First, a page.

Lord Clyde Road, 6km east of Clunes, CLUNES, HEPBURN SHIREGoogle Maps and Google Streetview
Level of Significance
For further details go to the National Trust website
What is significant? McLennan Bridge is a riveted, wrought iron, lattice truss and stone bridge east of Clunes Township built in the 1870s, probably by the Borough of Clunes. The bridge has a single span of 15 metres over a deep section of Bullarook or Birch Creek. It is one of a small number of wrought iron lattice girder bridges with bluestone buttresses built following the gold rushes, which are concentrated in the central gold fields.
How is it significant? McLennan Bridge is significant for aesthetic/architectural, historic, and scientific (technical) reasons at a State level.
Why is it significant? McLennan Bridge is of historical significance as one of a small number of riveted wrought-iron lattice truss bridges built as a direct result of devastating Colony-wide floods in 1870, which destroyed many of the early gold era timber road bridges. The bridge is also of historical significance for its association with the gold rushes and subsequent mineral boom in the Central Goldfields and the consequent development of local engineering firms on the gold fields in the second half of the nineteenth century. All three of the similar pattern lattice truss bridges of this period are within the same district and may reflect either a common engineer/designer, and/or common construction authority.
McLennan Bridge is the third oldest of this type of colonial designed, wrought-iron lattice-girder deck-truss bridge, after the Glenmona bridge at Bung Bong and the nearby Jorgenson's Bridge. It post-dates three other iron bridges of different form, where much deeper trusses are used in deck or through truss designs, namely Old Plenty Road, Hawthorn and Mia Mia Bridges. It is one of only 24 metal road bridges dating to the 1870s or earlier, with many of this group relating to road over rail bridges for the Melbourne Bendigo and Geelong Ballarat Lines.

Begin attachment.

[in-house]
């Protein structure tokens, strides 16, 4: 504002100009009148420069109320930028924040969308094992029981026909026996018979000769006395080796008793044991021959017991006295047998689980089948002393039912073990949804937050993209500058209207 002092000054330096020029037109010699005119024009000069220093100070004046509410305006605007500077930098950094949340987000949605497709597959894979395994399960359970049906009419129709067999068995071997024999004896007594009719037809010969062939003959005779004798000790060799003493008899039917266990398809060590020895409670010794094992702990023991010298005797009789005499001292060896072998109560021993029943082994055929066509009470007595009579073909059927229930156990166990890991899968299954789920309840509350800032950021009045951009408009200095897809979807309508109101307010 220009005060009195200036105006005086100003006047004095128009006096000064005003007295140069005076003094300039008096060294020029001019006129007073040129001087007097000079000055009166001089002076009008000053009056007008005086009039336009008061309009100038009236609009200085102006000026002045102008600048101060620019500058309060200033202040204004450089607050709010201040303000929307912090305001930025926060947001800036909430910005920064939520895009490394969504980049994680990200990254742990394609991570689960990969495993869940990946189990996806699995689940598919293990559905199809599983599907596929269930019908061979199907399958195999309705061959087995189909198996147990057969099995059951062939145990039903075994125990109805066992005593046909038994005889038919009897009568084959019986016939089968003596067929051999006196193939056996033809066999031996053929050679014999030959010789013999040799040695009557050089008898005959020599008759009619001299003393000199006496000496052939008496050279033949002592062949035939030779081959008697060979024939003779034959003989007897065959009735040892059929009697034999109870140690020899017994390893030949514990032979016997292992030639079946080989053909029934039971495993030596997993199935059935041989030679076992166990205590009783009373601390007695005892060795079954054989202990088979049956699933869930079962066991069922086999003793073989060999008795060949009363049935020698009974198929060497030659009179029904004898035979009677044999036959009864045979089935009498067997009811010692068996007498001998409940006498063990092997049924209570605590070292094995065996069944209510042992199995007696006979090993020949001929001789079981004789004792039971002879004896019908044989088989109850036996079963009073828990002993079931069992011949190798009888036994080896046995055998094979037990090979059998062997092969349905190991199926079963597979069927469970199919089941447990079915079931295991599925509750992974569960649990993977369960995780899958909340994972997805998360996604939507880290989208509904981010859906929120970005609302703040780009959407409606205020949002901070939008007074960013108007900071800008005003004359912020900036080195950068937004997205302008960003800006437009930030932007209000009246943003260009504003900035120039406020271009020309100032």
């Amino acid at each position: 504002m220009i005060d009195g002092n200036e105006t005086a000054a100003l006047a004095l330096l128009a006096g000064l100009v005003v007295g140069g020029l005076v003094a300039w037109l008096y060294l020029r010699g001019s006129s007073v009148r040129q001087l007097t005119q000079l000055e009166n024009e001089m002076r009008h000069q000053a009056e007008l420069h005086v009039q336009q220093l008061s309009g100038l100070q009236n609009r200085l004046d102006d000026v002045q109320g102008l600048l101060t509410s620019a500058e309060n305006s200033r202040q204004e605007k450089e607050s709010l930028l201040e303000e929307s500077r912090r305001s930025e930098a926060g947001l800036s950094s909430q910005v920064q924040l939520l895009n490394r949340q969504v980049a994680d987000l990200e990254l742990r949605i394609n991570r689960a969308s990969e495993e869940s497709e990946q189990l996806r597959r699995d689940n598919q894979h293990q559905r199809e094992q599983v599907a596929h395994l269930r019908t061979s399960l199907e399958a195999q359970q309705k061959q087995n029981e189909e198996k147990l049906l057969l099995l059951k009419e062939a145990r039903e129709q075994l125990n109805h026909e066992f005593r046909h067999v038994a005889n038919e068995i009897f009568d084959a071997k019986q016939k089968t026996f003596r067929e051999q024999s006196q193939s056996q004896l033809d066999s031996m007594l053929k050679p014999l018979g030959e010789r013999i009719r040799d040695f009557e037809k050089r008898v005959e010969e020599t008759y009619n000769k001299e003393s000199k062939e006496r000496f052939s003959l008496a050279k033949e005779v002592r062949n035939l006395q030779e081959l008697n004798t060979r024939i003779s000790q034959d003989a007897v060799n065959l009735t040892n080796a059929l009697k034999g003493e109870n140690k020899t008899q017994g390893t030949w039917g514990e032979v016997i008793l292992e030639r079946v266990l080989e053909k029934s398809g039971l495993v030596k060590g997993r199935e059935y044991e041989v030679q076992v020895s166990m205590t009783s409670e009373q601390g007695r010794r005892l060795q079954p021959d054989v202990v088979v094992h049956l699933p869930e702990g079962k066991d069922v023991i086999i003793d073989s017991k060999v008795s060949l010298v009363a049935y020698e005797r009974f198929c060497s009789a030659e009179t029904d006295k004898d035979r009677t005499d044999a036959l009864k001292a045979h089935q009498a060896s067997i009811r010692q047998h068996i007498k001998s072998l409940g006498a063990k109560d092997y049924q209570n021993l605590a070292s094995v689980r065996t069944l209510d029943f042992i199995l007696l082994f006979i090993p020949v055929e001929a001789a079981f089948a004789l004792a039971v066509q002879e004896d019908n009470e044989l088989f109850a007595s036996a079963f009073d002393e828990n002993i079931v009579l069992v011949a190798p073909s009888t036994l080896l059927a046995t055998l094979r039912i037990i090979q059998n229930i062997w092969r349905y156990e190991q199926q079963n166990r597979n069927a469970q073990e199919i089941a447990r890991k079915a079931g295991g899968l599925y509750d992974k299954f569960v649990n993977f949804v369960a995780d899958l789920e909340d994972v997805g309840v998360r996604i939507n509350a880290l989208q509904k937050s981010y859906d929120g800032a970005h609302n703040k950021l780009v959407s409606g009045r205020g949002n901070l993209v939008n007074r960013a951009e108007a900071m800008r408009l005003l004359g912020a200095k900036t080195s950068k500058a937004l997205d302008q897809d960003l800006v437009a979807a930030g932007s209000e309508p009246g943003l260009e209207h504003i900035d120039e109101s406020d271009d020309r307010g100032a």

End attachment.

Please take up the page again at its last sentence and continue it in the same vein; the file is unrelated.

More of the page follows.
It is of technical significance for the rare and distinctive lattice truss design, which reflects British engineering practice of the mid-nineteenth century and its adaptation to colonial conditions. The wrought-iron design displaced a more conventional timber bridge on the site. The use of the truss design reflects the engineering solutions at the time to provide high and wide spans to clear the rare but devastating floods. Several other wrought-iron lattice-truss designs were used elsewhere to replace earlier laminated-timber arch bridges in wide-channel situations. The design of McLennan bridge almost certainly drew on the slightly earlier Glenmona Bridge, which was the prototype for a general road-bridge pattern that would evolve as it became widely used in central Victoria and the Western District during the colonial era.
The three narrow-depth lattice-truss bridges of the 1870s, Glenmona, Jorgenson's and McLennan, were all built with benefit of hindsight of the freak floodwaters across Victoria in 1870. In scientific and technological terms, this bridge demonstrates one of the earliest examples of locally-produced wrought-iron lattice-girder produced for road-bridge use, which were probably, like the Glenmona bridge, manufactured at a Ballarat iron works rather than imported from Britain. McLennan Bridge is also of scientific significance as an important relic that demonstrates aspects of Victorian iron-working technology in the second half of the 19th century and for the elucidation of the functional or historical factors which led to different designs in this period. For example, other locally produced wrought-iron bridges of the period employed more mundane iron plate girders such as the Hotspur Bridge of 1870, or the rugged but less aesthetically pleasing above-deck wrought-iron box girders of the 1868 Keilor Bridge and Shelford Bridge.
It is of aesthetic or architectural significance as a finely balanced picturesque and attractive bridge in an unspoilt rural setting, little changed from the period in which it was constructed. The finely worked basalt masonry with tapering batters, string-courses, parapets and curved wingwalls, balances the relatively light appearance of the girders. The bridge demonstrates both the design aesthetic of Colonial engineers, and the manual skill of stonemasons, metal fabricators and bridge carpenters.